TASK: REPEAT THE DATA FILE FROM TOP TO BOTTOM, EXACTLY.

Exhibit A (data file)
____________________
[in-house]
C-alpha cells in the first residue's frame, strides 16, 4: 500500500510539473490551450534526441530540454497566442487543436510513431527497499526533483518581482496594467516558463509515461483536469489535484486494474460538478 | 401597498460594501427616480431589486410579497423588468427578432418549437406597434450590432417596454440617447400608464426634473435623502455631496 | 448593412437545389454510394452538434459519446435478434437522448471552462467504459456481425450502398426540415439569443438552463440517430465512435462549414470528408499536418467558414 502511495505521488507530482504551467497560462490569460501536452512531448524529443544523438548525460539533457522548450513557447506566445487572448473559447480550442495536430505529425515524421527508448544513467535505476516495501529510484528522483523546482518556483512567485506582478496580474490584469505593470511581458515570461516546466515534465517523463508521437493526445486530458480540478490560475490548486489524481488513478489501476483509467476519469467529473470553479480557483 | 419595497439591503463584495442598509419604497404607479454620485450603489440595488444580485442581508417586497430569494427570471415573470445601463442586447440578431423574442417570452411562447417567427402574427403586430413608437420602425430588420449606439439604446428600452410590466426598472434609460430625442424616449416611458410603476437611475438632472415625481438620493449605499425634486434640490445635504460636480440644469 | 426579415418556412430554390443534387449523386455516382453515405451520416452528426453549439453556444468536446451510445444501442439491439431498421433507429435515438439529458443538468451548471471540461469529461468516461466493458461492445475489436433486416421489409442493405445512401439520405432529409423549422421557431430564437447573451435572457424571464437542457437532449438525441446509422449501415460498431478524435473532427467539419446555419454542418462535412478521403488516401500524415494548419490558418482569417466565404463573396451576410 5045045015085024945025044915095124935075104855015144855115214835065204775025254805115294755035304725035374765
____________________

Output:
[in-house]
C-alpha cells in the first residue's frame, strides 16, 4: 500500500510539473490551450534526441530540454497566442487543436510513431527497499526533483518581482496594467516558463509515461483536469489535484486494474460538478 | 401597498460594501427616480431589486410579497423588468427578432418549437406597434450590432417596454440617447400608464426634473435623502455631496 | 448593412437545389454510394452538434459519446435478434437522448471552462467504459456481425450502398426540415439569443438552463440517430465512435462549414470528408499536418467558414 502511495505521488507530482504551467497560462490569460501536452512531448524529443544523438548525460539533457522548450513557447506566445487572448473559447480550442495536430505529425515524421527508448544513467535505476516495501529510484528522483523546482518556483512567485506582478496580474490584469505593470511581458515570461516546466515534465517523463508521437493526445486530458480540478490560475490548486489524481488513478489501476483509467476519469467529473470553479480557483 | 419595497439591503463584495442598509419604497404607479454620485450603489440595488444580485442581508417586497430569494427570471415573470445601463442586447440578431423574442417570452411562447417567427402574427403586430413608437420602425430588420449606439439604446428600452410590466426598472434609460430625442424616449416611458410603476437611475438632472415625481438620493449605499425634486434640490445635504460636480440644469 | 426579415418556412430554390443534387449523386455516382453515405451520416452528426453549439453556444468536446451510445444501442439491439431498421433507429435515438439529458443538468451548471471540461469529461468516461466493458461492445475489436433486416421489409442493405445512401439520405432529409423549422421557431430564437447573451435572457424571464437542457437532449438525441446509422449501415460498431478524435473532427467539419446555419454542418462535412478521403488516401500524415494548419490558418482569417466565404463573396451576410 5045045015085024945025044915095124935075104855015144855115214835065204775025254805115294755035304725035374765